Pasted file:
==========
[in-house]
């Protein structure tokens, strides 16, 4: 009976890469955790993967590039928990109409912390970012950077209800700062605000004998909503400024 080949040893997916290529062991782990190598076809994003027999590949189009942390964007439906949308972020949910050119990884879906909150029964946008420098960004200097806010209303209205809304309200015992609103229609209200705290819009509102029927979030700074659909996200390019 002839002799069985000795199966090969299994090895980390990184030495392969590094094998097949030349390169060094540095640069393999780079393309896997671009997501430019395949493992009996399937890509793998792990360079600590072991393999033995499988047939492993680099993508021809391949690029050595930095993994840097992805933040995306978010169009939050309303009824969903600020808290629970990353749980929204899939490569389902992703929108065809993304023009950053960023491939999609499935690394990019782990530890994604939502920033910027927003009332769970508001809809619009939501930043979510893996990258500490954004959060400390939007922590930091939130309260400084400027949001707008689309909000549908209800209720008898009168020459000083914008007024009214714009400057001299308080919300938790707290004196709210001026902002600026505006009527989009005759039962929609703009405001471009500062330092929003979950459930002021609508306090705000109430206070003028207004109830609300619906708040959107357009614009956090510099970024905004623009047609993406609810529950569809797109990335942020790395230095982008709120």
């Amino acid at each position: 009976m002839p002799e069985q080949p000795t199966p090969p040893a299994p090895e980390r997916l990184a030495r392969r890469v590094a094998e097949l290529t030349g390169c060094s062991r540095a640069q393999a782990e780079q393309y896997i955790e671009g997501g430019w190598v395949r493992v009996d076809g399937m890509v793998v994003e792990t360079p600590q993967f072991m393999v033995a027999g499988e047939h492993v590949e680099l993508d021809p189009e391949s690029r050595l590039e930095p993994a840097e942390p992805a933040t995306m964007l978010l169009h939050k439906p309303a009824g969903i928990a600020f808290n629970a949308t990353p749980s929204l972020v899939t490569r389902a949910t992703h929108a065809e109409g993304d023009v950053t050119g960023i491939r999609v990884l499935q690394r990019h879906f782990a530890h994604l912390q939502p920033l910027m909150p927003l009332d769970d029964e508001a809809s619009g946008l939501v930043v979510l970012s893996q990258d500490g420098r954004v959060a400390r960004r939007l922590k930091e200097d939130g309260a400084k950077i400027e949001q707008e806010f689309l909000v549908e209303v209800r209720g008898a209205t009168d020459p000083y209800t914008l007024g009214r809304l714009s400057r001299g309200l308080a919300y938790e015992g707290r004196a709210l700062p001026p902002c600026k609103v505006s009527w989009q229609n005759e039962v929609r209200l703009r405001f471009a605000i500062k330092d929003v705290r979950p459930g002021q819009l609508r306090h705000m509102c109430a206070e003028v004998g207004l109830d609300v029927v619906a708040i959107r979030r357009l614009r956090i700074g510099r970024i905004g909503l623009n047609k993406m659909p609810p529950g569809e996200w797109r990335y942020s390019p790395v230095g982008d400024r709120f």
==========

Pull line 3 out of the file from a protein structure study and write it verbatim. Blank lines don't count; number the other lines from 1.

């Amino acid at each position: 009976m002839p002799e069985q080949p000795t199966p090969p040893a299994p090895e980390r997916l990184a030495r392969r890469v590094a094998e097949l290529t030349g390169c060094s062991r540095a640069q393999a782990e780079q393309y896997i955790e671009g997501g430019w190598v395949r493992v009996d076809g399937m890509v793998v994003e792990t360079p600590q993967f072991m393999v033995a027999g499988e047939h492993v590949e680099l993508d021809p189009e391949s690029r050595l590039e930095p993994a840097e942390p992805a933040t995306m964007l978010l169009h939050k439906p309303a009824g969903i928990a600020f808290n629970a949308t990353p749980s929204l972020v899939t490569r389902a949910t992703h929108a065809e109409g993304d023009v950053t050119g960023i491939r999609v990884l499935q690394r990019h879906f782990a530890h994604l912390q939502p920033l910027m909150p927003l009332d769970d029964e508001a809809s619009g946008l939501v930043v979510l970012s893996q990258d500490g420098r954004v959060a400390r960004r939007l922590k930091e200097d939130g309260a400084k950077i400027e949001q707008e806010f689309l909000v549908e209303v209800r209720g008898a209205t009168d020459p000083y209800t914008l007024g009214r809304l714009s400057r001299g309200l308080a919300y938790e015992g707290r004196a709210l700062p001026p902002c600026k609103v505006s009527w989009q229609n005759e039962v929609r209200l703009r405001f471009a605000i500062k330092d929003v705290r979950p459930g002021q819009l609508r306090h705000m509102c109430a206070e003028v004998g207004l109830d609300v029927v619906a708040i959107r979030r357009l614009r956090i700074g510099r970024i905004g909503l623009n047609k993406m659909p609810p529950g569809e996200w797109r990335y942020s390019p790395v230095g982008d400024r709120f």